David P. Sibo, Plaintiff-appellant, v. United States of America, Defendant-appellee, 332 F.2d 176 (2d Cir. 1964)Annotate this Case
Argued April 20, 1964
Decided May 13, 1964
Valentine J. Sacco (Butler, Volpe, Garrity & Sacco, Hartford, Conn.), for plaintiff-appellant.
John D. Adams, Asst. U. S. Atty. (Robert C. Zampano, U. S. Atty.), for the United States.
Before MOORE, KAUFMAN and MARSHALL, Circuit Judges.
This is an appeal from the denial of appellant's motion to vacate, set aside or correct his sentence. Appellant pleaded guilty to two counts of an indictment and on June 3, 1963, was sentenced to "imprisonment for a period of three (3) years on each count, concurrent, execution suspended after eighteen (18) months, whereupon defendant shall be placed on probation for a period of two years." On June 5, 1963, on its own motion, the District Court corrected the sentence to read: "imprisonment for a period of three (3) years on each [of] the first and third counts to run concurrently."
As the District Court correctly observed, 18 U.S.C. § 3651 does not permit suspension of sentence after a period of incarceration of more than six months. This is what the sentence imposed on June 3, 1963, sought to do. That sentence was therefore illegal and properly corrected under Rule 35, Fed.R.Crim. Proc.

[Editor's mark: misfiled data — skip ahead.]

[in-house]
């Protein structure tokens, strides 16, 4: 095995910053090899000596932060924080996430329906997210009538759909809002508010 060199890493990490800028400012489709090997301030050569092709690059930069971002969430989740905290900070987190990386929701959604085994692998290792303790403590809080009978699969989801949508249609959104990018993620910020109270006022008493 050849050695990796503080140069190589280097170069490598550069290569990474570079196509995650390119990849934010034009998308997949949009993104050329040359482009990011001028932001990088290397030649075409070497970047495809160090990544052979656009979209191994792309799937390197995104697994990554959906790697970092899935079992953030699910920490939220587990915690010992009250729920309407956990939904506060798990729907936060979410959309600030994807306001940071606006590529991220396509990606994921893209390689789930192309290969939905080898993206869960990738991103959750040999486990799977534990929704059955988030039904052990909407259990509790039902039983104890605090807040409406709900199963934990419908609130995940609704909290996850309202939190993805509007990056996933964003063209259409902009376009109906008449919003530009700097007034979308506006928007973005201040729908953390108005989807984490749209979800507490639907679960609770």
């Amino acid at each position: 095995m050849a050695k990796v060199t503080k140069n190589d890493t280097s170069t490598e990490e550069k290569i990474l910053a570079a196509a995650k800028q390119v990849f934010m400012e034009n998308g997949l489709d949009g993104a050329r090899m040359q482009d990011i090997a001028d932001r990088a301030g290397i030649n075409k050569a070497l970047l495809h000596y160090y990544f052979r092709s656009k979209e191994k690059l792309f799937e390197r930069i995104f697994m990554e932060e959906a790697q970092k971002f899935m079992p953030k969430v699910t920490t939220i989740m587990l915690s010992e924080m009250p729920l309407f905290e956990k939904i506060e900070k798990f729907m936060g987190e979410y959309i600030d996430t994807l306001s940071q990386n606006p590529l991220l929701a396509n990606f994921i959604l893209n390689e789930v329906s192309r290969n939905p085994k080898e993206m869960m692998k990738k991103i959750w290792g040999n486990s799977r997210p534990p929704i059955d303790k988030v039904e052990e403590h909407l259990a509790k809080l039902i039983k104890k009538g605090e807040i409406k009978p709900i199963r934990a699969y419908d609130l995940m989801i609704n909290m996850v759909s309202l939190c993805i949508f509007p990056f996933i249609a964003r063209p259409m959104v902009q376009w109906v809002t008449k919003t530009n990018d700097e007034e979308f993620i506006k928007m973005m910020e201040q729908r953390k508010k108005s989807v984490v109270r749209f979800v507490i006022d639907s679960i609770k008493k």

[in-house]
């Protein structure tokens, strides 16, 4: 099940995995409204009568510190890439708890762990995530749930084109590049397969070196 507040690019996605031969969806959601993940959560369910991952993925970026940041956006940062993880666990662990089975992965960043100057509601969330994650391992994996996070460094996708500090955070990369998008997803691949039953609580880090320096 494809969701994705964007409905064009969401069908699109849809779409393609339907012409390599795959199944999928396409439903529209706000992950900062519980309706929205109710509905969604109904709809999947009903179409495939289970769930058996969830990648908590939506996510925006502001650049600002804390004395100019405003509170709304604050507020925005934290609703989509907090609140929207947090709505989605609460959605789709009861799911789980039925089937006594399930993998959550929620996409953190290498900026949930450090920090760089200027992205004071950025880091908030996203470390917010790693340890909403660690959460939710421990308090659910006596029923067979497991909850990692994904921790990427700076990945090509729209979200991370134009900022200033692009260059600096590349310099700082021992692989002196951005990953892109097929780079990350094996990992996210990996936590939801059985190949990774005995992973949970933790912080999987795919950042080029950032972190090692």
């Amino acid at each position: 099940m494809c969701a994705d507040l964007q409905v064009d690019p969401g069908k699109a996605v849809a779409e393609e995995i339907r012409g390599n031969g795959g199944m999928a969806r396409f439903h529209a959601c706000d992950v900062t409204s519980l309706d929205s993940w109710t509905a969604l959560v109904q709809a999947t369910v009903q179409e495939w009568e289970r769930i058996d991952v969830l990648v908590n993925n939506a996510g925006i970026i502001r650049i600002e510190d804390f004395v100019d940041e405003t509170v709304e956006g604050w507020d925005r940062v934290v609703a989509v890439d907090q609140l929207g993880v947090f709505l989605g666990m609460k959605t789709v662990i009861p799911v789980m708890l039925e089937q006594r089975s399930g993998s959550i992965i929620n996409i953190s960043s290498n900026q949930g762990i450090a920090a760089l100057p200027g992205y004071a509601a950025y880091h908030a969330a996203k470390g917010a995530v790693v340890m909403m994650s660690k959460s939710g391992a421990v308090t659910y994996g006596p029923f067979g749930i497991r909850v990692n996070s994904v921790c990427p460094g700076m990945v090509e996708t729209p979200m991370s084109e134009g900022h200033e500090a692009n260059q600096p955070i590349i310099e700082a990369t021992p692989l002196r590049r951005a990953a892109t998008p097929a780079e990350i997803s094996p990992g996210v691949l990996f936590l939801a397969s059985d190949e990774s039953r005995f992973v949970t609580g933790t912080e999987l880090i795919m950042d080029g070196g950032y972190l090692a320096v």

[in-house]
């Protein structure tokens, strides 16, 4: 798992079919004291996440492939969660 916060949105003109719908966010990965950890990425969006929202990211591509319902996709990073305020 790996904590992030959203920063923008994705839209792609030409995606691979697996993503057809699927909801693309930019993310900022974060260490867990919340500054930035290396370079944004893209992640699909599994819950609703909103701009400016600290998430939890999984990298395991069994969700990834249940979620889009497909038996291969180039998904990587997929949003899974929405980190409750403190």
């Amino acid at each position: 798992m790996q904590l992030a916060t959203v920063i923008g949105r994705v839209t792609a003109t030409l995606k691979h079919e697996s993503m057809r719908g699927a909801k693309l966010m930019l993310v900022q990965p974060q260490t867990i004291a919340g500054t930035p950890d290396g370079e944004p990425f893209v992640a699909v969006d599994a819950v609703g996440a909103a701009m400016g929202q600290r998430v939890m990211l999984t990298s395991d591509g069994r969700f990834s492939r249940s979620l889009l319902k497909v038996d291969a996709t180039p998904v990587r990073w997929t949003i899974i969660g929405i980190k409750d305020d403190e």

Appellant correctly notes that the District Court might have sentenced him to consecutive sentences of eighteen months on one count and two years probation on the other, in which case he would have been eligible for release after six months. Yet it is equally clear that this was not what was in fact done, nor was it what the District Court intended to do. Had the District Judge actually intended Sibo to serve only six months, this easily might have been accomplished on resentencing; the fact that Sibo was instead sentenced to "a period of three (3) years on each the first and third counts to run concurrently" would strongly indicate that the Court had no such intention. Finally, while a general sentence may have been possible, the initial sentence was explicitly imposed on "each count" of the indictment. In short, whatever the Court might have done, it seems clear that the sentence which was imposed was illegal; the Court was thus empowered by Rule 35 to correct it.